Skip to main content


HIS3365 : British Colonialism in Sudan: Violence, Gender and Race, 1899-1956

  • Offered for Year: 2024/25
  • Module Leader(s): Dr Willow Berridge
  • Owning School: History, Classics and Archaeology
  • Teaching Location: Newcastle City Campus
  • Capacity limit: 40 student places

Your programme is made up of credits, the total differs on programme to programme.

Semester 2 Credit Value: 20
ECTS Credits: 10.0
European Credit Transfer System


This module explores British colonialism in Sudan in the period of the Anglo-Egyptian Condominium (1899-1956). Formally ruling in co-partnership with the Egyptian monarchy, in practise Britain ruled through the Sudan Political Service and attempted to restructure Sudanese society in accordance with contemporary colonial ideas about tradition, gender and race. British colonial governance contributed to many of the structural inequalities conflict of the post-independent Sudanese state, notably in Darfur and southern Sudan (later the independent nation of South Sudan). At the same time, British colonialism in Sudan was always resisted, whether through the rise of the Mahdist State (1885-1898), the military nationalism of the 1924 White Flag League, or the civil nationalism of the 1940s and 1950s. This module will work particularly closely with the collections available in Durham’s Sudan Archive, many of which are available digitally and will support teaching that is focused on critical analysis of colonial sources.

Outline Of Syllabus

Topics may include:

The Mahdi, General Gordon and British Imperial Martyrology
The Anglo-Egyptian Reconquest and early ‘pacification’: Colonial Violence at its Apex
Race, British Colonialism, and the (re-)writing of Sudanese History
Slavery, anti-slavery and the transition to colonial labour
Colonial ‘Native Administration’ and the tribalization of Darfur
‘Southern Policy’, 1930-1947
Law courts, policing and prisons
Colonial education: domesticity and martiality
The Sudan Defence Force and Sudan Police Force: martial masculinity
Female Genital Mutilation (FGM) and the colonial politics of gender and tradition
Same-sex encounters and British colonialism
Sudanese nationalism from the White Flag League to Ismail al-Azhari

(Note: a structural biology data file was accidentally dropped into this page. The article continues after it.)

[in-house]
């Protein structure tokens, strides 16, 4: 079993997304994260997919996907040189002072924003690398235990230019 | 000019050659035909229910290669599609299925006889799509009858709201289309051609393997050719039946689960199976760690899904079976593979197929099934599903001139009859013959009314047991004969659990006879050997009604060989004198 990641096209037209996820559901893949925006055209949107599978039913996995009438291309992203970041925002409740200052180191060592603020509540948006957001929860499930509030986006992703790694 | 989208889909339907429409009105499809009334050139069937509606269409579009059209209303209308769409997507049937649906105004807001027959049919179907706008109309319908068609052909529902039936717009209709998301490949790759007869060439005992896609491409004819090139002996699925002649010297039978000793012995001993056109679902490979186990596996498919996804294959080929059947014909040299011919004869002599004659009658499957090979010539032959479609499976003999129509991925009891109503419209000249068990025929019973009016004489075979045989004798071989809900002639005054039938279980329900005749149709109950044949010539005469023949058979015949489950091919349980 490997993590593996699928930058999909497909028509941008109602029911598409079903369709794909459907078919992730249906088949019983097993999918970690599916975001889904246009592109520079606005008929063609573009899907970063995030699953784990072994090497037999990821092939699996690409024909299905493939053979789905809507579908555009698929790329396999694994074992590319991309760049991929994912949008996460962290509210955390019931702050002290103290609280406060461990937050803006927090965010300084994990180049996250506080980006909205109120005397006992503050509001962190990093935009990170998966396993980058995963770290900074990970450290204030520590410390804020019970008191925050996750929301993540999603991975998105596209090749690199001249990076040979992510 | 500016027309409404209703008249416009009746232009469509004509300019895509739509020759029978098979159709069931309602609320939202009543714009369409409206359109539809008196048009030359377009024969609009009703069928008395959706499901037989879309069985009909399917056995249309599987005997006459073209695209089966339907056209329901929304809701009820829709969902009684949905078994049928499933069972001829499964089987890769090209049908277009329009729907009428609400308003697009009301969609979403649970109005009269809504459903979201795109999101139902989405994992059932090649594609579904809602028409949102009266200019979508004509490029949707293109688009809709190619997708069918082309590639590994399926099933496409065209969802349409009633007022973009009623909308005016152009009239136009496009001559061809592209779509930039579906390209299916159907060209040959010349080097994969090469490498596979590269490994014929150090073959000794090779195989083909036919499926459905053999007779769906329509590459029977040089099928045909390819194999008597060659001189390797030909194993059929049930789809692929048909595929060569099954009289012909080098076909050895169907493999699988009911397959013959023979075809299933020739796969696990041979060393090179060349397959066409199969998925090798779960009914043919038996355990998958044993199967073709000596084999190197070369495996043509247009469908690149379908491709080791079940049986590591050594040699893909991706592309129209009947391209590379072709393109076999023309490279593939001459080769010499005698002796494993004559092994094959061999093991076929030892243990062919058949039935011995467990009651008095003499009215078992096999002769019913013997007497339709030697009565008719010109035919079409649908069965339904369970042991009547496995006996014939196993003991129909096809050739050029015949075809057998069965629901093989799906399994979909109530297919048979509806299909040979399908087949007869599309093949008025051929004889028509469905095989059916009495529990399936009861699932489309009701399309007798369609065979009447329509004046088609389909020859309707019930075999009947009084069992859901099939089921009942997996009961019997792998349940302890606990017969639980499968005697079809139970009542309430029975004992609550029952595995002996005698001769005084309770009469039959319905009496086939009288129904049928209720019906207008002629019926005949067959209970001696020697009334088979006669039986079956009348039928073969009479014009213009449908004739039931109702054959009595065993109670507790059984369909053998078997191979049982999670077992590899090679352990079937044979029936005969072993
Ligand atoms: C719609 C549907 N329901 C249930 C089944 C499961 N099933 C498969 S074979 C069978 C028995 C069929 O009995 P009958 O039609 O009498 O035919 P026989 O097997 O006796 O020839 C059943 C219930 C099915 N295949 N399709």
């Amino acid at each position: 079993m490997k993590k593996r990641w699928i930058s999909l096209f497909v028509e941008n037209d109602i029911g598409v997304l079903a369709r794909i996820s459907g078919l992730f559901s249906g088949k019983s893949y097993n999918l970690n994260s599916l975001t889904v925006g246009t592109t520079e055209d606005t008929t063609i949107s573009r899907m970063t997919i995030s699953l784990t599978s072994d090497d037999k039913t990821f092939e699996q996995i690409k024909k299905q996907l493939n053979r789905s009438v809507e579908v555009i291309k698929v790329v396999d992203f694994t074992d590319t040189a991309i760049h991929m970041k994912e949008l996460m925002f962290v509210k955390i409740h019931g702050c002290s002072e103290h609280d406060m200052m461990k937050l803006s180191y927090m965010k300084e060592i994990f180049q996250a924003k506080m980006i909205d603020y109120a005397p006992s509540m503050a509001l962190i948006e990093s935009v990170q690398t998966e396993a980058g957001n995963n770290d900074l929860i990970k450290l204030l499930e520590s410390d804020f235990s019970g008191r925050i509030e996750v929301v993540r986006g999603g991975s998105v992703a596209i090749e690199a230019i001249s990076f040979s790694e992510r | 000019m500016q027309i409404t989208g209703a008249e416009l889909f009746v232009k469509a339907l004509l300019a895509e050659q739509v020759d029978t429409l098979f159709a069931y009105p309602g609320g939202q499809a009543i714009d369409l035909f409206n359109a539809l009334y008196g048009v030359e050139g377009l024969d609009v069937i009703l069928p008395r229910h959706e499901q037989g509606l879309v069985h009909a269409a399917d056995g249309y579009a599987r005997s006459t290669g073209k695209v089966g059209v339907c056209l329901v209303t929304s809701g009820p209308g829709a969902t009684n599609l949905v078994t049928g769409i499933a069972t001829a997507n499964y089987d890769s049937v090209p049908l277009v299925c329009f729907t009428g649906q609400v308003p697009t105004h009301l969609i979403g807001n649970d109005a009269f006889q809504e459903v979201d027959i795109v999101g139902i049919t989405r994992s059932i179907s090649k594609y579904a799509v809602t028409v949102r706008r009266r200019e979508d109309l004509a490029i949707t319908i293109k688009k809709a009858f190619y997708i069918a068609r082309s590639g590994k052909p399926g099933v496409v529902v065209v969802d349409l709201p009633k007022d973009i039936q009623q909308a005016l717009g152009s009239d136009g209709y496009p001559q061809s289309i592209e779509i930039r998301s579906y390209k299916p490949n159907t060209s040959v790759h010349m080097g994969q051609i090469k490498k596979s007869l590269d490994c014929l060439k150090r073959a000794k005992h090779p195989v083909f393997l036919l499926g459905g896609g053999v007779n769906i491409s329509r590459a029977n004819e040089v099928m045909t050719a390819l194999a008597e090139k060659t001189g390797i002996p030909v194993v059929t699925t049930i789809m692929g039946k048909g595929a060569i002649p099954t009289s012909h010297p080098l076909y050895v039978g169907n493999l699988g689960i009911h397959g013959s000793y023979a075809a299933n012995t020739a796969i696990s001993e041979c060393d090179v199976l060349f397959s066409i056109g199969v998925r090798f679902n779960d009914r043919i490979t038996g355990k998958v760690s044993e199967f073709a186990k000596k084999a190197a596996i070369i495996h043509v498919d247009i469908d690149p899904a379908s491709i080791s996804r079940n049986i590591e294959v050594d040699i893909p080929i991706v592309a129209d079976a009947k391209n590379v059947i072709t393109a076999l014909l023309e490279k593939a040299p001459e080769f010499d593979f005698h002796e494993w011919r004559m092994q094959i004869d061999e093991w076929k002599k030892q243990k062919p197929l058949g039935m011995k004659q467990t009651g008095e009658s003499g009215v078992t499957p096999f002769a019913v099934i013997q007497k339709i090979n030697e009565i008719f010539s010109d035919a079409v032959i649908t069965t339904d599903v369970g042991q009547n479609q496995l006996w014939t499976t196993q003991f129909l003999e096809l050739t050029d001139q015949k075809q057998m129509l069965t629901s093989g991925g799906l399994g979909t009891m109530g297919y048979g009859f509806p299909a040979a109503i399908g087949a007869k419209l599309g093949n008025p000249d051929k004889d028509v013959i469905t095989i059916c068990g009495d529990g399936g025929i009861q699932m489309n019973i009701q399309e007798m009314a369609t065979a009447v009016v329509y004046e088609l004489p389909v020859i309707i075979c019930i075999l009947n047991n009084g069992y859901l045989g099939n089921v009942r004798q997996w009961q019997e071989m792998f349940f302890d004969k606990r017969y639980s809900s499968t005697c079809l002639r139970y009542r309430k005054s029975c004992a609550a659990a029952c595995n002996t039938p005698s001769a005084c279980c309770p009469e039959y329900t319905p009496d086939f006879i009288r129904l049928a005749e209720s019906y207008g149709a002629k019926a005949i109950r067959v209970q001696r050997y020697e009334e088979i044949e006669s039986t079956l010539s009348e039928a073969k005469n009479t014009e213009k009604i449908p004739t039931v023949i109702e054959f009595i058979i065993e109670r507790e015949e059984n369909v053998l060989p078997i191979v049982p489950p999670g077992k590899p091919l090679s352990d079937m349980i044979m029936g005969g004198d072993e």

Post-independence Sudan

Teaching Methods

Teaching Activities
Category Activity Number Length Student Hours Comment
Guided Independent StudyAssessment preparation and completion156:0056:00N/A
Scheduled Learning And Teaching ActivitiesLecture111:0011:00N/A
Guided Independent StudyDirected research and reading156:0056:00N/A
Scheduled Learning And Teaching ActivitiesSmall group teaching112:0022:00Core content session, will usually spend around an hour on historiography and an hour on primary sources.
Guided Independent StudyIndependent study155:0055:00N/A
Teaching Rationale And Relationship

Lectures will provide important context to help prepare students for the seminar sessions, including introducing them to major historiographical questions surrounding British colonialism in Sudan.
Seminars will support the work towards the documentary analysis and essay by providing students with a range of theoretical and critical skills that will support a close reading of source documents. A wide range of supporting secondary literature from both the specific literature on Sudan studies and the broader fields of African studies and post-colonial theory will be brought into the seminars to enable them to contextualise and interpret key sources from the Sudan Archive and elsewhere.

Assessment Methods

The format of resits will be determined by the Board of Examiners

Other Assessment
Description Semester When Set Percentage Comment
Written exercise2M401,500 word documentary commentary consisting of two individual 750 word answers assessing two separate primary sources.
Essay2A602,000 word essay
Formative Assessments

Formative Assessment is an assessment which develops your skills in being assessed, allows for you to receive feedback, and prepares you for being assessed. However, it does not count to your final mark.

Description Semester When Set Comment
Written exercise2M500 word Formative Essay Plan
Assessment Rationale And Relationship

The 40% source analysis will provide the opportunity to deconstruct colonial sources and relate them to historiographical debates. Since the documentary commentary will be based on two separate sources chosen from a list provided by the module leader there will be an opportunity for comparative analysis.
The 60% Essay will give the opportunity to apply their critical analysis of sources to a wider set of debates. There will be an expectation that this final essay will engage extensively with primary source materials, so this will be another opportunity to gain the skills outcomes relating to primary sources. The essay will also test the students' ability to write clearly and critically, as well as their ability to synthesize different interpretations.
The formative essay plan will provide an opportunity for students to receive feedback early on in the module and set them up for their final 60% assignment.

Reading Lists